New Texas A&M coach Kevin Sumlin was introduced at a news conference on Monday morning in College Station, but that was only the beginning of a whirlwind first week on the job.
The rest of the early afternoon was spent meeting with former Aggies and other school officials in town before meeting with his team at 4 p.m.
After that? Time to recruit. His schedule?
Monday night: Two in-home visits with Houston-area recruits, the first at 5:45 p.m.
Tuesday-Wednesday: Recruiting junior college players in Mississippi and Louisiana.
Thursday: Two in-home visits with Houston-area recruits.
Friday-Sunday: Hosting recruits on campus for a recruiting weekend in College Station.
Sumlin's life now means finding a balance between his current team in College Station, future (committed but unsigned) team scatted around Texas and abroad and family back in Houston.
"The separation from your family is not nearly as bad as it could be when you’re moving long distances," said Sumlin, noting this move would be much less difficult than his move from Oklahoma to Houston in 2007.
Sumlin's daughter, a freshman in high school, came with her basketball team to see Texas A&M's win over USC on Sunday night. He made the 90-minute drive after the game to take his daughter back to Houston and drove back to Aggieland on Monday morning to begin the dead period before signing day in February.
For now, with his old staff preparing for the TicketCity Bowl and his new team prepping for the Meineke Car Care Bowl of Texas, he's caught in limbo. The Aggies practiced on Saturday, but Sumlin could only sit back and watch as interim coach Tim DeRuyter (defensive coordinator and the new head coach at Fresno State) got bowl preparation underway.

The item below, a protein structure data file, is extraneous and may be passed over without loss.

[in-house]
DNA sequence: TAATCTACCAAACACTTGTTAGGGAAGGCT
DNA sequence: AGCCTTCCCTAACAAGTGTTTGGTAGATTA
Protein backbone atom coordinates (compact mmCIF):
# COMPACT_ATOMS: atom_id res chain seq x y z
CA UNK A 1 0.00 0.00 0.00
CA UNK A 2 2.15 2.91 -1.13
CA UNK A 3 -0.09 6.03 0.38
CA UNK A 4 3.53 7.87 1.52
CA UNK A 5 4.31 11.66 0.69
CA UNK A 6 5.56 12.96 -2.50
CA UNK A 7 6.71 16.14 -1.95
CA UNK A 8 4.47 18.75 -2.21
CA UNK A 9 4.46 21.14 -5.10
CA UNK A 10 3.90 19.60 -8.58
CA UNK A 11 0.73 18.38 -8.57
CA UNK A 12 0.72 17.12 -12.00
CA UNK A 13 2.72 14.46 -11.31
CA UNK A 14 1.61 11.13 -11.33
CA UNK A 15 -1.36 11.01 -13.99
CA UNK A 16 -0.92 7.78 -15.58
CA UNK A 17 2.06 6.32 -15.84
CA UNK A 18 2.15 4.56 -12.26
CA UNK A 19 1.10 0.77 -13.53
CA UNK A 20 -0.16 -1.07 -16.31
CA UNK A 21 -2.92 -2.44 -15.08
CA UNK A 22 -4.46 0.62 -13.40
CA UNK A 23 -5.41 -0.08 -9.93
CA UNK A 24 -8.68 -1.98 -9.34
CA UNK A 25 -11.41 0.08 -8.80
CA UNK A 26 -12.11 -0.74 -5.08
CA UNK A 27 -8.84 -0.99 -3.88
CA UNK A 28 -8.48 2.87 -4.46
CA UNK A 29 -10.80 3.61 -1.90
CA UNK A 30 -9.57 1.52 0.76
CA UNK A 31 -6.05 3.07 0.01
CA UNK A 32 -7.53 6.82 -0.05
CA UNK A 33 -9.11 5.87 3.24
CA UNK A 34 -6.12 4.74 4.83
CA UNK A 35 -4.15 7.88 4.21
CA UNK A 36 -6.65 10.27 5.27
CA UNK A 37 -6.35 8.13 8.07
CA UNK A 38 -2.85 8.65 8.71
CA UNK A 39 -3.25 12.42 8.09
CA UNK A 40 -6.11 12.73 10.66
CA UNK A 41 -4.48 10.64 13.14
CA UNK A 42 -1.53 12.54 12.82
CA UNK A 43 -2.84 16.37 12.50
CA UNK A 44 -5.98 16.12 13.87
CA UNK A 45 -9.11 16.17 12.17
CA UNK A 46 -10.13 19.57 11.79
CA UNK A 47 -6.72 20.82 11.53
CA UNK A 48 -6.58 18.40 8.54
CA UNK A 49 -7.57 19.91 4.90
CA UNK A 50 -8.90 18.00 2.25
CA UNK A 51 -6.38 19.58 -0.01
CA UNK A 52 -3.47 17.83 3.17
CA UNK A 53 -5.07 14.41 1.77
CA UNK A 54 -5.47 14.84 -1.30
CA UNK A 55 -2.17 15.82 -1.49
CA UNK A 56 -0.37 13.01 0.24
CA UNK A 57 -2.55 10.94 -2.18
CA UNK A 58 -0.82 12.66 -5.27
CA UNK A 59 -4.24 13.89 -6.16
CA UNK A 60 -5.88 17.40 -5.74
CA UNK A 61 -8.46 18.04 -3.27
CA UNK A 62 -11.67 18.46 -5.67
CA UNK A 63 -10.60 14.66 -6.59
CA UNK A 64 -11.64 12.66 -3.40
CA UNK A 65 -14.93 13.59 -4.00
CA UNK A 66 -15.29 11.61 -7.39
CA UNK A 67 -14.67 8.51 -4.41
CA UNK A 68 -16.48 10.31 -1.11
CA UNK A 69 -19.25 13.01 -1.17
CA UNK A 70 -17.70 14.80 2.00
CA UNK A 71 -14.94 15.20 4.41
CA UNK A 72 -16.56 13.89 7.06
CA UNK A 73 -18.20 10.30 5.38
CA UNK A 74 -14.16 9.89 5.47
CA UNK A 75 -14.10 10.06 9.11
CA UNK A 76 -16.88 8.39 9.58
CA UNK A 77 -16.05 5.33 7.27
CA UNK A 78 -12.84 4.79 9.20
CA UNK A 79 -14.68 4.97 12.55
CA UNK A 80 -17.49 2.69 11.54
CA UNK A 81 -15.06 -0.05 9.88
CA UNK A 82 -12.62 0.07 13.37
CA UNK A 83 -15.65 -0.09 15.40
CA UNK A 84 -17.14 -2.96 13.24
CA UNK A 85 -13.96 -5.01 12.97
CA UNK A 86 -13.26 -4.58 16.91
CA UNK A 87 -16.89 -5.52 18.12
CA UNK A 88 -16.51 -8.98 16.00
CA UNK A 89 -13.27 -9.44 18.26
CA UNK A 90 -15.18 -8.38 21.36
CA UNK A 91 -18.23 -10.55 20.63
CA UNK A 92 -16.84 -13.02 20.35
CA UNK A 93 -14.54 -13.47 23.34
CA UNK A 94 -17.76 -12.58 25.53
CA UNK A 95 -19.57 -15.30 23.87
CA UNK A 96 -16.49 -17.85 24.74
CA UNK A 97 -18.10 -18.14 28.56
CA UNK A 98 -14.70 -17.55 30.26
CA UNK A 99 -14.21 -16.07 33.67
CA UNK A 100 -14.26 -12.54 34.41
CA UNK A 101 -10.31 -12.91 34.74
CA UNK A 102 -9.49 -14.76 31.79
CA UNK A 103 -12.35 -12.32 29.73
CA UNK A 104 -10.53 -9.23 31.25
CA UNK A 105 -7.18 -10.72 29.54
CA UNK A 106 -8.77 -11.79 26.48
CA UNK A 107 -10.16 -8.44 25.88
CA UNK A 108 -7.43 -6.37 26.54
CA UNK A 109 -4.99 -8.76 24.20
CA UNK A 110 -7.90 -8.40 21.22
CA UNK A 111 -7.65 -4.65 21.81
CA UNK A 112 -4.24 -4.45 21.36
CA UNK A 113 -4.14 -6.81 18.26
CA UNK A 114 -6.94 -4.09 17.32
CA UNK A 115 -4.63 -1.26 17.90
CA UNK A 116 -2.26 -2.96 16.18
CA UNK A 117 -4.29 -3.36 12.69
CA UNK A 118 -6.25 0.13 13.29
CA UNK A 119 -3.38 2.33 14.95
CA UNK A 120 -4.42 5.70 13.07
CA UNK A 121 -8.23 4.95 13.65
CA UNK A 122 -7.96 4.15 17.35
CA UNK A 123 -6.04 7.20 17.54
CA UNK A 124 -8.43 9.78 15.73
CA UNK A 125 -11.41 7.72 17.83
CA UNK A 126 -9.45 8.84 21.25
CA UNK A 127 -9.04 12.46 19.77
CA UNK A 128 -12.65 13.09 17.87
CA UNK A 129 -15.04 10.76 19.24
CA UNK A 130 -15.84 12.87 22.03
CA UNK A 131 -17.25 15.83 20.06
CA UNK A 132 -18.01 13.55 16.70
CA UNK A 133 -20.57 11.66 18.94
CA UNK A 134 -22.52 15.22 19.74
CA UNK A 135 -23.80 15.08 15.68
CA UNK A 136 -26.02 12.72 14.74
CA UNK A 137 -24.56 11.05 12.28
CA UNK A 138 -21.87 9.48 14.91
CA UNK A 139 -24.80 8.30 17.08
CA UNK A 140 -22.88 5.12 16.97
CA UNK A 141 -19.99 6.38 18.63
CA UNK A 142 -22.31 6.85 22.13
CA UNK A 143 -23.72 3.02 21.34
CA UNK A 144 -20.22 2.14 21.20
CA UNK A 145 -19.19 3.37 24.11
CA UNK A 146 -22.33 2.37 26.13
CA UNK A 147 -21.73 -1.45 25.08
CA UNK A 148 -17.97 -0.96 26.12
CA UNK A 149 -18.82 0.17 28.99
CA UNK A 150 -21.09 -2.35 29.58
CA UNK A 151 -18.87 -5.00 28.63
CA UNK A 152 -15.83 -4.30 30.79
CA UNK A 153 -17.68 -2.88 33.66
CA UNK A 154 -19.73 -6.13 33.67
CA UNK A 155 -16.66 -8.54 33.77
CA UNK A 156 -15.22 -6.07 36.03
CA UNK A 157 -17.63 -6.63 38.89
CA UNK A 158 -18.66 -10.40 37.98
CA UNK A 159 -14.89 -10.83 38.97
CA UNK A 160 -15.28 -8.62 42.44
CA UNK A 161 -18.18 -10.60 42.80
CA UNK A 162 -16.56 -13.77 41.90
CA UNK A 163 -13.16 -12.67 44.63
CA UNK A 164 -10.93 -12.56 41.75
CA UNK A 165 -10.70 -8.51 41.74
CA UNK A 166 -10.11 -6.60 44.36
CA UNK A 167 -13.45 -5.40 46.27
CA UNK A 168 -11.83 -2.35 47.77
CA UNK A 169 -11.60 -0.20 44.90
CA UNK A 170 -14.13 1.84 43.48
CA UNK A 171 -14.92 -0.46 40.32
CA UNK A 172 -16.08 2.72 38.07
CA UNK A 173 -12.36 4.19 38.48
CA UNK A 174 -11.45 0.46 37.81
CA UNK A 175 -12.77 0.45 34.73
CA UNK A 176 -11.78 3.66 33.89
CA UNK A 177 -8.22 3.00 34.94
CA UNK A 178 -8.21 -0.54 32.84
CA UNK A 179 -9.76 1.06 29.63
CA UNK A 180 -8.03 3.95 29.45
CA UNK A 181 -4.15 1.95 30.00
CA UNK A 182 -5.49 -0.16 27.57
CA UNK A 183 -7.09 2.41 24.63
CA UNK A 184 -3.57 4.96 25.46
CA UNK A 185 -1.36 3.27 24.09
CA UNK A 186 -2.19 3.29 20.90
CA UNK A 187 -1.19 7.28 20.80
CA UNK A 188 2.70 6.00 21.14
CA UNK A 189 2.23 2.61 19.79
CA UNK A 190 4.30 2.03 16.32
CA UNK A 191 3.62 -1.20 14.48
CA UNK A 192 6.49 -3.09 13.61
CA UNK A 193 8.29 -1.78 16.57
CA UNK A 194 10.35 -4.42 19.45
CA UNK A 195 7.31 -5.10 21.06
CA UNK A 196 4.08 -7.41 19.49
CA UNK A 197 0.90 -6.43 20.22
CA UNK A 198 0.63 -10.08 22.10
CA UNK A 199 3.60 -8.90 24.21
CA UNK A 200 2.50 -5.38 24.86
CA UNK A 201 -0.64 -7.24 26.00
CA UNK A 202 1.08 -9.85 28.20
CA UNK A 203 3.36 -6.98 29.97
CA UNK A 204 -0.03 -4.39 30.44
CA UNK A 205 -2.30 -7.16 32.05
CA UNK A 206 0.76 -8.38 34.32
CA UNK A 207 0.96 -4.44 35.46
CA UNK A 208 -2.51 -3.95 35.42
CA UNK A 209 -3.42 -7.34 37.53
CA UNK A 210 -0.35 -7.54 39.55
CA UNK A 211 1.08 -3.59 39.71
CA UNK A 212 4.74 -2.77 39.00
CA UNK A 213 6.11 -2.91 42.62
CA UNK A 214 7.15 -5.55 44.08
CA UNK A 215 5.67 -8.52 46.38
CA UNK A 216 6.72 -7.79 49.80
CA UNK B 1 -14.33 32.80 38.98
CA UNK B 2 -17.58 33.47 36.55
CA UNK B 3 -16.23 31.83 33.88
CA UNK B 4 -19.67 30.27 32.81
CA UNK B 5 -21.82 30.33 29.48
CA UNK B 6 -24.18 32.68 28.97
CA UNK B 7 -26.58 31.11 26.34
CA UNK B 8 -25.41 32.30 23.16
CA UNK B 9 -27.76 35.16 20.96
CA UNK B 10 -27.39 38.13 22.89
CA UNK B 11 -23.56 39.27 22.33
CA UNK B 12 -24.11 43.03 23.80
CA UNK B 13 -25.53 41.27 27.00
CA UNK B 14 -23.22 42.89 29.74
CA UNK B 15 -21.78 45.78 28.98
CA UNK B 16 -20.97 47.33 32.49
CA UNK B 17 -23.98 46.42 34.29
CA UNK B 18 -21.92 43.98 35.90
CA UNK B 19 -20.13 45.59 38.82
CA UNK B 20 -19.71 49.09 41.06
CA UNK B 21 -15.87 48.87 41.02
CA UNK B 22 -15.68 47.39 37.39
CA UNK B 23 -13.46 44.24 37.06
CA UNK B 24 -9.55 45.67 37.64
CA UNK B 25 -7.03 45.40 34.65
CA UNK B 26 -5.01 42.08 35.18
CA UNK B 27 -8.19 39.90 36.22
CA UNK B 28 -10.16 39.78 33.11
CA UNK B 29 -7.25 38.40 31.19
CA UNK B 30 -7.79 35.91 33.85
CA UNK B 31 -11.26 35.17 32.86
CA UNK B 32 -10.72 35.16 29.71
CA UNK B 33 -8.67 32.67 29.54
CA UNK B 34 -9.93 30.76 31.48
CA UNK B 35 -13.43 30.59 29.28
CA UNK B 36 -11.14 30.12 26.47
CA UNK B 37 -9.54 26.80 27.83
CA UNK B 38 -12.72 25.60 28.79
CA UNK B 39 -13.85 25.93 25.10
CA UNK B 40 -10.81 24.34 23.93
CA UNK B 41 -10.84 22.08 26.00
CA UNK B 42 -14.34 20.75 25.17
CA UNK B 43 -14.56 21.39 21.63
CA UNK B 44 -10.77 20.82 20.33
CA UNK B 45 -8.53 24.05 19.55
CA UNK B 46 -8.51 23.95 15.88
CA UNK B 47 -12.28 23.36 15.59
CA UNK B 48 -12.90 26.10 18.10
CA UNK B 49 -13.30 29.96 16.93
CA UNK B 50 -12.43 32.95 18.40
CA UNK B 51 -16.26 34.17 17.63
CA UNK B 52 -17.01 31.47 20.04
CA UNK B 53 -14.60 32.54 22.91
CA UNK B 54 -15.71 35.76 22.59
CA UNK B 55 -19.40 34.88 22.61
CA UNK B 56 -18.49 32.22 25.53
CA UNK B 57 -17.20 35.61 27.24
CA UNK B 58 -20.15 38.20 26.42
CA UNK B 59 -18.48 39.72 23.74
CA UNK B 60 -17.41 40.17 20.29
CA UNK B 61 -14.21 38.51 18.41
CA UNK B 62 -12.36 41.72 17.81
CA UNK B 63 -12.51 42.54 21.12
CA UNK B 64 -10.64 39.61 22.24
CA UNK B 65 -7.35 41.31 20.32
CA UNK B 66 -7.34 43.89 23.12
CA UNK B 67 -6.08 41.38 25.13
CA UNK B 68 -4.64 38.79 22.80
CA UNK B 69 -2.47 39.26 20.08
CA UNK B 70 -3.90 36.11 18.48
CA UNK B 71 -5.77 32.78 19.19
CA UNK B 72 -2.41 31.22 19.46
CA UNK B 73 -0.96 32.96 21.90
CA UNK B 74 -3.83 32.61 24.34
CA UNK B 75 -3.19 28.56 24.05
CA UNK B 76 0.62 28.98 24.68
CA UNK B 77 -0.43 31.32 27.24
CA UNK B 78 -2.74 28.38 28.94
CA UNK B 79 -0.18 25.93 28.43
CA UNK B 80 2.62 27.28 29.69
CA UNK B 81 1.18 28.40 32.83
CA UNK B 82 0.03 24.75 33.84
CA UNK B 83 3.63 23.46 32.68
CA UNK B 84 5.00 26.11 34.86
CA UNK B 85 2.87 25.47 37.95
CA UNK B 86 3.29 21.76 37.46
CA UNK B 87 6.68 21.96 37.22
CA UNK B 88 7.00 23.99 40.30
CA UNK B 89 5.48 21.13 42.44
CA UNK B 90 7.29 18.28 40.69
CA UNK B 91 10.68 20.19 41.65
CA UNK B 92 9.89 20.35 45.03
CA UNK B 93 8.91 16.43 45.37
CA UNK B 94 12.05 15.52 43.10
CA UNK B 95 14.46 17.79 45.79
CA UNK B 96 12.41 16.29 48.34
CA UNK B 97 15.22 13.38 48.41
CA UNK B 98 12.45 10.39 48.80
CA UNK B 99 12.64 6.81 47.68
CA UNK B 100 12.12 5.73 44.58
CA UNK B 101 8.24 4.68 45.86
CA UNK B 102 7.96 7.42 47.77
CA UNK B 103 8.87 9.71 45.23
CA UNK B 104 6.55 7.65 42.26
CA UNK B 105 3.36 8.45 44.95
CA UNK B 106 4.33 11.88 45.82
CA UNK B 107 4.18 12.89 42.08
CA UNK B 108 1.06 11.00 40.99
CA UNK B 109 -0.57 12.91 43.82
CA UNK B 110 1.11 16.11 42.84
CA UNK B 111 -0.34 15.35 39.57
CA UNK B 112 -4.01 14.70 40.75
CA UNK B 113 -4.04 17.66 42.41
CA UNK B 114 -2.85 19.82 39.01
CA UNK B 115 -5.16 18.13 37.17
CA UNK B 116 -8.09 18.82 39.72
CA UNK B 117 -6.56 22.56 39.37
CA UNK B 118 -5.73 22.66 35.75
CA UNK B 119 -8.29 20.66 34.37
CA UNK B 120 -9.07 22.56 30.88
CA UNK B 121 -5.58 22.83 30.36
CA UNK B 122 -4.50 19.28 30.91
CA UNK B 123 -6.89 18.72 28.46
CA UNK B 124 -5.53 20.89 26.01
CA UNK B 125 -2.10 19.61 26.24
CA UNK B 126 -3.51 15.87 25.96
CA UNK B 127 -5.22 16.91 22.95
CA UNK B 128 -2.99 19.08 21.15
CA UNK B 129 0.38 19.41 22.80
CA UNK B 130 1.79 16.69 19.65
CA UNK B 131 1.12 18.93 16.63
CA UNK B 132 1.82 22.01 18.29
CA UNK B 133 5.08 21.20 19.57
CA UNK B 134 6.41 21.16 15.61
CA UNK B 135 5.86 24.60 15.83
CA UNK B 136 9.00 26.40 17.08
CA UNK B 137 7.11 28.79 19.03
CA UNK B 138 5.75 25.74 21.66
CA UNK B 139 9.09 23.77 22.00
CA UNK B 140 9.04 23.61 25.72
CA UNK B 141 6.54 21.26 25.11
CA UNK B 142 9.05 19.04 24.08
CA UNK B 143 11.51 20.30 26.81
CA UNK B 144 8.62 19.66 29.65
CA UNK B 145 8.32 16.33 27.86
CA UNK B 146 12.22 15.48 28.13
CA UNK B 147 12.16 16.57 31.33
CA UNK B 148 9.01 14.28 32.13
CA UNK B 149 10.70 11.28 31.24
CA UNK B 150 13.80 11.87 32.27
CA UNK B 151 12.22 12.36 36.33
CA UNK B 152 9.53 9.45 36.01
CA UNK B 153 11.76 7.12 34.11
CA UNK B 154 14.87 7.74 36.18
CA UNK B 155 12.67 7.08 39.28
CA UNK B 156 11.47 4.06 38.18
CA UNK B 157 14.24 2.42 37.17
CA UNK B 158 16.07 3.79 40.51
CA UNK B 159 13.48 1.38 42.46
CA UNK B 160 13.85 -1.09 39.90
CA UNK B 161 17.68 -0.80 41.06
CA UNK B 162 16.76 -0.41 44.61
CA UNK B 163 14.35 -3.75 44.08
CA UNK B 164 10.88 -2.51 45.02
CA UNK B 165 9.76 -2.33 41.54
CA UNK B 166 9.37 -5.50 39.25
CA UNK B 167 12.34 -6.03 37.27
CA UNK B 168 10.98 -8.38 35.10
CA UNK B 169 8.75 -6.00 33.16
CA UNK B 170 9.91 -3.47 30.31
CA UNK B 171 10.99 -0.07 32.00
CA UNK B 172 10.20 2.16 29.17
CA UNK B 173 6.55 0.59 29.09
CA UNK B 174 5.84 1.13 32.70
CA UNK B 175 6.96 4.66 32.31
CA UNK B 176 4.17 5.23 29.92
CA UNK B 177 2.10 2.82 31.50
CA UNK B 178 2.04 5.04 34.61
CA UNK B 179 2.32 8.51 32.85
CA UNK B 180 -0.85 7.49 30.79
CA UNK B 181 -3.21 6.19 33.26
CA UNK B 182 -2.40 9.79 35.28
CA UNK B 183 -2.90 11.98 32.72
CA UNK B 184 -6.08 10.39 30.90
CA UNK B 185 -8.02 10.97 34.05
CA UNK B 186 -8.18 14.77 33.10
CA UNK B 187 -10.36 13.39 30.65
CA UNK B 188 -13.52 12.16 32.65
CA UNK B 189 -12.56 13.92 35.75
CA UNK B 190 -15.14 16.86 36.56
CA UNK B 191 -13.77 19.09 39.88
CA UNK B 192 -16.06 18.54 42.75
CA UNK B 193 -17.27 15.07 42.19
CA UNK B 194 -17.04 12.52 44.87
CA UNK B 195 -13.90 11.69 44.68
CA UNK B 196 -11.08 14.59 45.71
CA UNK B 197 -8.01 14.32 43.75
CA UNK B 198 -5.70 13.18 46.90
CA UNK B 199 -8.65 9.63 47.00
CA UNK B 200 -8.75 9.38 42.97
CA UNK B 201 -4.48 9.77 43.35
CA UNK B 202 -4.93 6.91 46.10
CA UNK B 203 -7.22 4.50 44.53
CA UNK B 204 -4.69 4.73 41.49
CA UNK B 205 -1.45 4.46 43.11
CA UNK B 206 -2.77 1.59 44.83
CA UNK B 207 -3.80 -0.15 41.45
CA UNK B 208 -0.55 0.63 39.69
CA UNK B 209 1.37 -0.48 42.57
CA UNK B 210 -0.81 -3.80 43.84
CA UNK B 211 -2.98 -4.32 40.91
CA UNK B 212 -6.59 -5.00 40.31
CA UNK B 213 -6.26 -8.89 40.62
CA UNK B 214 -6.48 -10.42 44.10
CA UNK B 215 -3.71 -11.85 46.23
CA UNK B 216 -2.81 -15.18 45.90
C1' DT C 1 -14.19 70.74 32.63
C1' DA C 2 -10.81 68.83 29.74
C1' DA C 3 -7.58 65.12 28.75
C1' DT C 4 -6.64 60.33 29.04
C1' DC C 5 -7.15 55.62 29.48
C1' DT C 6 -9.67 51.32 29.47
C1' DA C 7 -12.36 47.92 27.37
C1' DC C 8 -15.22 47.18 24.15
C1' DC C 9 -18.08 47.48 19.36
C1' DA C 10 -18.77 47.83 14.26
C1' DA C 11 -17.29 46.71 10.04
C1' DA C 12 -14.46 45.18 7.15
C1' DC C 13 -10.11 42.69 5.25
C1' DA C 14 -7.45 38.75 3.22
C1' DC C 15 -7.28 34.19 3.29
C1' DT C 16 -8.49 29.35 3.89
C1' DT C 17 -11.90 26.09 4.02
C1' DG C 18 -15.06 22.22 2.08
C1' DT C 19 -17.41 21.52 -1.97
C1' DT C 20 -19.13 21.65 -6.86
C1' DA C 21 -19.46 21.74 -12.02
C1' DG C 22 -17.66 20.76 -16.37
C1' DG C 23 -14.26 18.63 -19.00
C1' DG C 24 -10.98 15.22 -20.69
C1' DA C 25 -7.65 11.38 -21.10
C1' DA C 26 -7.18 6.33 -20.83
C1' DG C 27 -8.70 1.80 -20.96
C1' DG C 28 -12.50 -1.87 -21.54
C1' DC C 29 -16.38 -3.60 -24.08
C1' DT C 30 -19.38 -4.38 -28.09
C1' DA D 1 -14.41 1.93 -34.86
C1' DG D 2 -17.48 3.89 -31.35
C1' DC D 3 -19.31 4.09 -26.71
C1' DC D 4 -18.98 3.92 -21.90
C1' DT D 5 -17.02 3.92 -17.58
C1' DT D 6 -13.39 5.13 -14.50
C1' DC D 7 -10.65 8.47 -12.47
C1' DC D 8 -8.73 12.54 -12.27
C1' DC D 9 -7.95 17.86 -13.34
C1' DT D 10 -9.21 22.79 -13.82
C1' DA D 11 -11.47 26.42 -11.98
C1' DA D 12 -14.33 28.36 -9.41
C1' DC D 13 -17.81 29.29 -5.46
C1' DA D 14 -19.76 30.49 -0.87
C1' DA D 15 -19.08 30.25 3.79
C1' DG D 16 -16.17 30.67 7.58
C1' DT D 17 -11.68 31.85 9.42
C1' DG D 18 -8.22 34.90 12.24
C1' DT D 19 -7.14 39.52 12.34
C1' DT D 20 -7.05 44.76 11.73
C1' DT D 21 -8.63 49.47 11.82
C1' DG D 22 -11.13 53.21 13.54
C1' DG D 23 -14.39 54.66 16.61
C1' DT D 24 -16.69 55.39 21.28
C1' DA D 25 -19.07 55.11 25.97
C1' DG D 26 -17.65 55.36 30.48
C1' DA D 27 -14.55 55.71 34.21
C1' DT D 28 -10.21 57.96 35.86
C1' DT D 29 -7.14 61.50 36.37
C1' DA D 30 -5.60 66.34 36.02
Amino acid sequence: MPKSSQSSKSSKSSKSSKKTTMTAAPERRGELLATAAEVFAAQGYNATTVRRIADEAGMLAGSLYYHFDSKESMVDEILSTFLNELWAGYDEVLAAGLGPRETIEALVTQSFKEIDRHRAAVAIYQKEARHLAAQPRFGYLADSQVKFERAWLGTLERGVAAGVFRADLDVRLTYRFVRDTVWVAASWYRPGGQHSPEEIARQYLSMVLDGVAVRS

"I’ve really been able to observe and watch practice and kind of evaluate some things," Sumlin said. "There’s a lot of guys out there that I wish were coming back, to be honest with you."
Sumlin says the strength of this team is its offensive line, and he'll get plenty of chances to evaluate when the Aggies play their bowl game, coincidentally back in Sumlin's home of Houston.
"It’ll give me an opportunity to get on back and maybe spend a little more time with my family before this thing gets really crazy and be involved in practice and activities and continue to evaluate where we are with probably a little bit less stress on my family."
For now, Sumlin's caught between a team stocked with seniors and a yet-unhired staff waiting to be assembled. Sumlin, a coach with a history coaching quarterbacks, receivers and coordinating offenses, gets plenty of questions about who his defensive coordinator will be. He's not nearing a hire on that front; he hopes his staff is completed by Jan. 3-4.
"It really doesn’t do us any good right now to hire a bunch of guys, because we’ve got staffs working and we’re in a dead period now," Sumlin said, "so it’s not like guys can go off campus right now and start recruiting."
So, for now, his priority is getting to know his new team, on and off the field. As he works around the facilities, he grabs players for informal, impromptu one-on-one meetings, because "you get a different answer" to questions than if he sets a rigid schedule for his players to spend time with him in his office.
"Change is difficult for anybody. ... Certainly you want people to adapt to you, but as a coach, you have to be sensitive and know that these guys didn’t sign up for you necessarily. They signed up for Texas A&M and the last coach," Sumlin said. "You’ve got to be sensitive to players and change, but you’ve got to push forward and I think as guys get to understand what your expectations are, it becomes easier, but certainly, that doesn’t happen overnight."